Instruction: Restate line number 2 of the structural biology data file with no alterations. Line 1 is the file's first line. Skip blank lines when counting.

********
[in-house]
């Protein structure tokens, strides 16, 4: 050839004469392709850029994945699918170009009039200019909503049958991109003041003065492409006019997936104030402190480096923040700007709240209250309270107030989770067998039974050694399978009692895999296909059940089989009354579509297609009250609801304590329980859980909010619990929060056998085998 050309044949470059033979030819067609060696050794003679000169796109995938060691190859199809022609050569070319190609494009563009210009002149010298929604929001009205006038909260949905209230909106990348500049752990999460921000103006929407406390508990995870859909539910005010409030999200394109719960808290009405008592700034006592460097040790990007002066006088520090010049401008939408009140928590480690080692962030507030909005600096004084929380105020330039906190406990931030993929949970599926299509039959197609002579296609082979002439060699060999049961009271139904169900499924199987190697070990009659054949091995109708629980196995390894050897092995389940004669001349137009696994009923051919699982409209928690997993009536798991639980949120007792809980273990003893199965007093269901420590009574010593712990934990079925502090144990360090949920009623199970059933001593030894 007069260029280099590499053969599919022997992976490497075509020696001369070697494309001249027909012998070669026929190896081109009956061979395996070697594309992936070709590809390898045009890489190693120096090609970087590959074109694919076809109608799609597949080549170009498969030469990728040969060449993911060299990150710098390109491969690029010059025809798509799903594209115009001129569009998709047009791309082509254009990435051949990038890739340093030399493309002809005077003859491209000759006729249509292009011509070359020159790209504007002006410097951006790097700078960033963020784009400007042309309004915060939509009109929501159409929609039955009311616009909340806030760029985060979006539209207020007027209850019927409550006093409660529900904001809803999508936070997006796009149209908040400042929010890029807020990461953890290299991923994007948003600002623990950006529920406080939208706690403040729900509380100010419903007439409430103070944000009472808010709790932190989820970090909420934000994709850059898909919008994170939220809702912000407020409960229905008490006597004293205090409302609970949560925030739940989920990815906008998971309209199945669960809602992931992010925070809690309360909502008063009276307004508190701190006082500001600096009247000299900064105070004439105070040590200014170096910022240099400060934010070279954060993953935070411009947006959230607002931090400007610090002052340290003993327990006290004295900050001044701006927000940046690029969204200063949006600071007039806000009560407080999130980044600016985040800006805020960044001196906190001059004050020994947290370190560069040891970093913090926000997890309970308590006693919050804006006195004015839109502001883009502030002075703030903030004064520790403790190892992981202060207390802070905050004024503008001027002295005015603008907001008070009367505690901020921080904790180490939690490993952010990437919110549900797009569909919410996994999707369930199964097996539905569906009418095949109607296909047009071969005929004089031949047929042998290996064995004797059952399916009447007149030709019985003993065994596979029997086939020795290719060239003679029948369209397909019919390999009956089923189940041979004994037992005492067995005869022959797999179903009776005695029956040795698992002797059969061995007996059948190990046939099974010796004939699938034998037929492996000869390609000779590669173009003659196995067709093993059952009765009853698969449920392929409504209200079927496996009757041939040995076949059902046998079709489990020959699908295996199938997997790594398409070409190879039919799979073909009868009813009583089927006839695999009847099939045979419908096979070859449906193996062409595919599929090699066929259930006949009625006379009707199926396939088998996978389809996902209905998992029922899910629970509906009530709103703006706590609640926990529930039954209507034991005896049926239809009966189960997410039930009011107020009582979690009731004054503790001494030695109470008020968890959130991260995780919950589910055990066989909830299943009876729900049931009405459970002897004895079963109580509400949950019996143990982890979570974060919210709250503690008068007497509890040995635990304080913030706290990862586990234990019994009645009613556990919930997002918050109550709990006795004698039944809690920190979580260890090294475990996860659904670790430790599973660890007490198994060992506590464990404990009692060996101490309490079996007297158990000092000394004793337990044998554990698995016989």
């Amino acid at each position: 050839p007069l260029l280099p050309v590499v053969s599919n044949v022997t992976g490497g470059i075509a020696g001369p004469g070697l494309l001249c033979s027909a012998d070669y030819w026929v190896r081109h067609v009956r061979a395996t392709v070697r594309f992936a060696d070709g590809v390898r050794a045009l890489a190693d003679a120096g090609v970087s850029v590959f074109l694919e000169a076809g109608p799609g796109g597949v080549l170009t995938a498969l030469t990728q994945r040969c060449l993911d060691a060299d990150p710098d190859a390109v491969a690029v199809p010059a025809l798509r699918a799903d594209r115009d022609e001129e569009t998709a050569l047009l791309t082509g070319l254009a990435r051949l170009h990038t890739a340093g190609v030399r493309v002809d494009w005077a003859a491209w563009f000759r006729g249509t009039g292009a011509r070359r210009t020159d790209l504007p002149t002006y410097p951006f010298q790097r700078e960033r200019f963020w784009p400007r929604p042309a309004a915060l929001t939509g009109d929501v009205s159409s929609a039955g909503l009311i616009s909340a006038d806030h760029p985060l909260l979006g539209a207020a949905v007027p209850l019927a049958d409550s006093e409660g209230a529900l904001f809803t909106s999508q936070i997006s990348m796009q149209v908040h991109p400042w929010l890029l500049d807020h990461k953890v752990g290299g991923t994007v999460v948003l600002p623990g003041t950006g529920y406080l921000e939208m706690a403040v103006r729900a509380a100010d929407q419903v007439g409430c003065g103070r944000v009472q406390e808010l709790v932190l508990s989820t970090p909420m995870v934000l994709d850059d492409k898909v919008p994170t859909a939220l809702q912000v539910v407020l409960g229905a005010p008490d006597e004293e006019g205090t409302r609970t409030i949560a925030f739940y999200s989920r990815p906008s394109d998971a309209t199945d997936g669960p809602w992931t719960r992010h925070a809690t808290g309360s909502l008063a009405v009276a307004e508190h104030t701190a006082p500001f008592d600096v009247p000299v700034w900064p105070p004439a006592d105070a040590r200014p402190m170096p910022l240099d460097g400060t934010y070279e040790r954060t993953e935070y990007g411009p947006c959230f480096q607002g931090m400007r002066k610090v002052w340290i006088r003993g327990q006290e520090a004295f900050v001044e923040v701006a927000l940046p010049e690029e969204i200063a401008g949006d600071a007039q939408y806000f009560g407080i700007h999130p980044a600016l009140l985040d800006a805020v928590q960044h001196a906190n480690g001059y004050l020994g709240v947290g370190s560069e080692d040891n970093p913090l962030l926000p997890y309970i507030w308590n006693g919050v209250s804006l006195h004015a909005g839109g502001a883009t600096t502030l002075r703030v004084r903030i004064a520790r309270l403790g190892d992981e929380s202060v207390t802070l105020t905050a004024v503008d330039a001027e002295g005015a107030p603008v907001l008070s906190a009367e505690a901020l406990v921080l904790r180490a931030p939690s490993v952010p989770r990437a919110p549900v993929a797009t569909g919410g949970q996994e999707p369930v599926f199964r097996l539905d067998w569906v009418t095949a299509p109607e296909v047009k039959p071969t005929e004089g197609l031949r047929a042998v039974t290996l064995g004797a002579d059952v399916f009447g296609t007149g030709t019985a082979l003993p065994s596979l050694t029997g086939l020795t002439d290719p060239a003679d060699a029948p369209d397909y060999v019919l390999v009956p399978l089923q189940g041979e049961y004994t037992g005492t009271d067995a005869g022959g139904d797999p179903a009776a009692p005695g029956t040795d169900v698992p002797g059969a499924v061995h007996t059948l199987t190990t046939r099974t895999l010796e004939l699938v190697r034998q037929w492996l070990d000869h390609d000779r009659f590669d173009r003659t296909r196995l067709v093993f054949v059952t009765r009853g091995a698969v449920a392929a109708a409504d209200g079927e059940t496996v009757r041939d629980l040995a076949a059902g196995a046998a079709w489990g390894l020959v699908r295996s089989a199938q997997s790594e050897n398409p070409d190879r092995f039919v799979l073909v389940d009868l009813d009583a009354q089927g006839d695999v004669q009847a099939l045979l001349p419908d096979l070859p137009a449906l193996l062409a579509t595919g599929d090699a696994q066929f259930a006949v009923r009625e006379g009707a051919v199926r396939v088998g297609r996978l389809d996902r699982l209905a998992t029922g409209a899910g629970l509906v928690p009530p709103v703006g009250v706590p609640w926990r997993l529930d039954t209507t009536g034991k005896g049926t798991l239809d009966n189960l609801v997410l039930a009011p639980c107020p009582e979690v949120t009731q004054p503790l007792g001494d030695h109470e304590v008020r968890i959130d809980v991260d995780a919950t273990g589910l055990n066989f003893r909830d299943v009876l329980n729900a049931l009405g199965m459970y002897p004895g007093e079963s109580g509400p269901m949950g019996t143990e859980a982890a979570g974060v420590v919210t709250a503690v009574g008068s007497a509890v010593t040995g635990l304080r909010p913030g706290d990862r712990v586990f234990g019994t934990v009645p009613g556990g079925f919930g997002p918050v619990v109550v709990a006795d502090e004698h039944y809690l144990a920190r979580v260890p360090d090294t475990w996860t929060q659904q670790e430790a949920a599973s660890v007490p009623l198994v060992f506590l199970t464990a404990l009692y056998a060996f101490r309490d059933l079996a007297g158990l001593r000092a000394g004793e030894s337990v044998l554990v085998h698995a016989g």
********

């Protein structure tokens, strides 16, 4: 050839004469392709850029994945699918170009009039200019909503049958991109003041003065492409006019997936104030402190480096923040700007709240209250309270107030989770067998039974050694399978009692895999296909059940089989009354579509297609009250609801304590329980859980909010619990929060056998085998 050309044949470059033979030819067609060696050794003679000169796109995938060691190859199809022609050569070319190609494009563009210009002149010298929604929001009205006038909260949905209230909106990348500049752990999460921000103006929407406390508990995870859909539910005010409030999200394109719960808290009405008592700034006592460097040790990007002066006088520090010049401008939408009140928590480690080692962030507030909005600096004084929380105020330039906190406990931030993929949970599926299509039959197609002579296609082979002439060699060999049961009271139904169900499924199987190697070990009659054949091995109708629980196995390894050897092995389940004669001349137009696994009923051919699982409209928690997993009536798991639980949120007792809980273990003893199965007093269901420590009574010593712990934990079925502090144990360090949920009623199970059933001593030894 007069260029280099590499053969599919022997992976490497075509020696001369070697494309001249027909012998070669026929190896081109009956061979395996070697594309992936070709590809390898045009890489190693120096090609970087590959074109694919076809109608799609597949080549170009498969030469990728040969060449993911060299990150710098390109491969690029010059025809798509799903594209115009001129569009998709047009791309082509254009990435051949990038890739340093030399493309002809005077003859491209000759006729249509292009011509070359020159790209504007002006410097951006790097700078960033963020784009400007042309309004915060939509009109929501159409929609039955009311616009909340806030760029985060979006539209207020007027209850019927409550006093409660529900904001809803999508936070997006796009149209908040400042929010890029807020990461953890290299991923994007948003600002623990950006529920406080939208706690403040729900509380100010419903007439409430103070944000009472808010709790932190989820970090909420934000994709850059898909919008994170939220809702912000407020409960229905008490006597004293205090409302609970949560925030739940989920990815906008998971309209199945669960809602992931992010925070809690309360909502008063009276307004508190701190006082500001600096009247000299900064105070004439105070040590200014170096910022240099400060934010070279954060993953935070411009947006959230607002931090400007610090002052340290003993327990006290004295900050001044701006927000940046690029969204200063949006600071007039806000009560407080999130980044600016985040800006805020960044001196906190001059004050020994947290370190560069040891970093913090926000997890309970308590006693919050804006006195004015839109502001883009502030002075703030903030004064520790403790190892992981202060207390802070905050004024503008001027002295005015603008907001008070009367505690901020921080904790180490939690490993952010990437919110549900797009569909919410996994999707369930199964097996539905569906009418095949109607296909047009071969005929004089031949047929042998290996064995004797059952399916009447007149030709019985003993065994596979029997086939020795290719060239003679029948369209397909019919390999009956089923189940041979004994037992005492067995005869022959797999179903009776005695029956040795698992002797059969061995007996059948190990046939099974010796004939699938034998037929492996000869390609000779590669173009003659196995067709093993059952009765009853698969449920392929409504209200079927496996009757041939040995076949059902046998079709489990020959699908295996199938997997790594398409070409190879039919799979073909009868009813009583089927006839695999009847099939045979419908096979070859449906193996062409595919599929090699066929259930006949009625006379009707199926396939088998996978389809996902209905998992029922899910629970509906009530709103703006706590609640926990529930039954209507034991005896049926239809009966189960997410039930009011107020009582979690009731004054503790001494030695109470008020968890959130991260995780919950589910055990066989909830299943009876729900049931009405459970002897004895079963109580509400949950019996143990982890979570974060919210709250503690008068007497509890040995635990304080913030706290990862586990234990019994009645009613556990919930997002918050109550709990006795004698039944809690920190979580260890090294475990996860659904670790430790599973660890007490198994060992506590464990404990009692060996101490309490079996007297158990000092000394004793337990044998554990698995016989």